By reading this article you will learn how to create a photograph (in general terms). There are three main things: theme, focusing attention and simplicity. You will find out what those things mean to you and to the photograph.
This page expresses my feelings and thoughts on Black & White photography after reading the series of books "Better Picture Guide to...". Of course, this is my perspective on this subject - more like a reaction to the reading. The page covers the facets of Black & White photography, such as Light and Form, Texture, Shapes and Forms, Mood and etc.
In this article I will try to describe numerous techniques to compose a good picture. Some of these techniques are well known (e.g. rule of thirds), some based on graphics of design and painting. I consider the techniques as jongleur balls. The more balls you hold in air (handle), the better pictures you create.
One would think that the concept of critiquing photographs is simple - a photographer submits his or her prints to a competition or a "judge" or judging panel, ostensibly of his or her peers or perhaps a person or persons of a known quantity of higher expertise, for the purposes of constructive criticism or for validation of their existing skills and talents. However there is more to it and this article explains that.
In this article I want to tell about graphic elements in a photograph and how and what effect they bring. The composition of a photograph, as I see it, has most important meaning and effect on the final result and impression. The graphical elements are the bricks of the composition.
In this article Ed covers several issues and opportunities, which we encounter when doing portraiture outdoors in various lighting conditions. As well you will find out what equipment to use in such situations.
We, photographers, go out and make photographs in different times of day or weather conditions. Most people incline to go shooting when it is sunny and warm, but what about other times? On this page I will try to explain how the weather conditions and time of the day affect the photograph and the ways we can take advantage of such situations.
I was planning to write this article for quite a while. It's not like one of the previous ones, which you can find on my website. Those articles tell you about technicalities and what I call the language of photography - the composition. It always assumed that if people know the language they can speak. Yes, they can, but could they be eloquent and articulate? Not always, though such qualities may come with time and some practice. However this article not even about eloquence, it is about what gives birth to the mastery and what lies deep within each of us - impression.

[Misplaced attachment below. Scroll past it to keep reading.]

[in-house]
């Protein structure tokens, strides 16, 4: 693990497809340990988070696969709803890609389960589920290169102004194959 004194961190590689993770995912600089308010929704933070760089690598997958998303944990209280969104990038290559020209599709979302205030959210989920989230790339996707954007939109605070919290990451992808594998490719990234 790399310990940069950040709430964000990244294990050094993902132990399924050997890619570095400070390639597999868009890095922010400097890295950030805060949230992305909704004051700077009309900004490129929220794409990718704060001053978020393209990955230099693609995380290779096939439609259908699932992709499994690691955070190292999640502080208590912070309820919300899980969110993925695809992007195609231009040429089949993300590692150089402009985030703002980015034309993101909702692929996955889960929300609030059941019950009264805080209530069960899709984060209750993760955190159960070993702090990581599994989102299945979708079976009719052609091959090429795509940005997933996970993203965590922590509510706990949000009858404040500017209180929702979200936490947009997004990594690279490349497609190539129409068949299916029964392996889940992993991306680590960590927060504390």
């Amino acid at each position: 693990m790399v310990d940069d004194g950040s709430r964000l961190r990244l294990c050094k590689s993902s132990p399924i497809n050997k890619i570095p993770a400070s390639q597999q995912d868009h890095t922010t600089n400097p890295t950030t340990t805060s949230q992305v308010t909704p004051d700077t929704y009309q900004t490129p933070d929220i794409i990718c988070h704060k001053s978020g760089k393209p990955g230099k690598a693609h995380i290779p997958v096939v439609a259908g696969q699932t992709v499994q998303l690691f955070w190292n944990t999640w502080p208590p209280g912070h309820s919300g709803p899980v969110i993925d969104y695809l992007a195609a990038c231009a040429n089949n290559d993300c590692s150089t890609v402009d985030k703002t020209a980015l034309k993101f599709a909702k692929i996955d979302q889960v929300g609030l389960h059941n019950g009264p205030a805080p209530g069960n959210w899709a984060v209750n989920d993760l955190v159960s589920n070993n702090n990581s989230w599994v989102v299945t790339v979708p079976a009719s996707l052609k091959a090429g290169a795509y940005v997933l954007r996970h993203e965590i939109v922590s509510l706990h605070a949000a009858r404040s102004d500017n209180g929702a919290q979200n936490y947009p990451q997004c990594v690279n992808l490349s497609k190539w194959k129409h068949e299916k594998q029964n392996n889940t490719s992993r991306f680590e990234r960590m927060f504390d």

Usually the photographs we take have very short shutter speeds - fractions of a second. And there are a lot of articles about such photographs. However when you step into the realm of long exposures, you find many interesting things and effects. In this article I will try to explain several known to me techniques that relate to usage of long exposures.
This is the first article (Feel) in the series where I present you a roadmap of a photographer: Feel, Reflect, Execute and Enhance (FREE). As I see it, there are these four stages that the master photographer has to go through in order to achieve a great photograph. In our busy and hasty age (the digital one) people who like photography usually go through one or two of these stages. But I feel that without walking the path from the beginning to the end we will not achieve great results.
This is the second article (Reflect) in the series where I present you a roadmap of a photographer: Feel, Reflect, Execute and Enhance (FREE). As I see it, there are these four stages that the master photographer has to go through in order to achieve a great photograph. In our busy and hasty age (the digital one) people who like photography usually go through one or two of these stages. But I feel that without walking the path from the beginning to the end we will not achieve great results.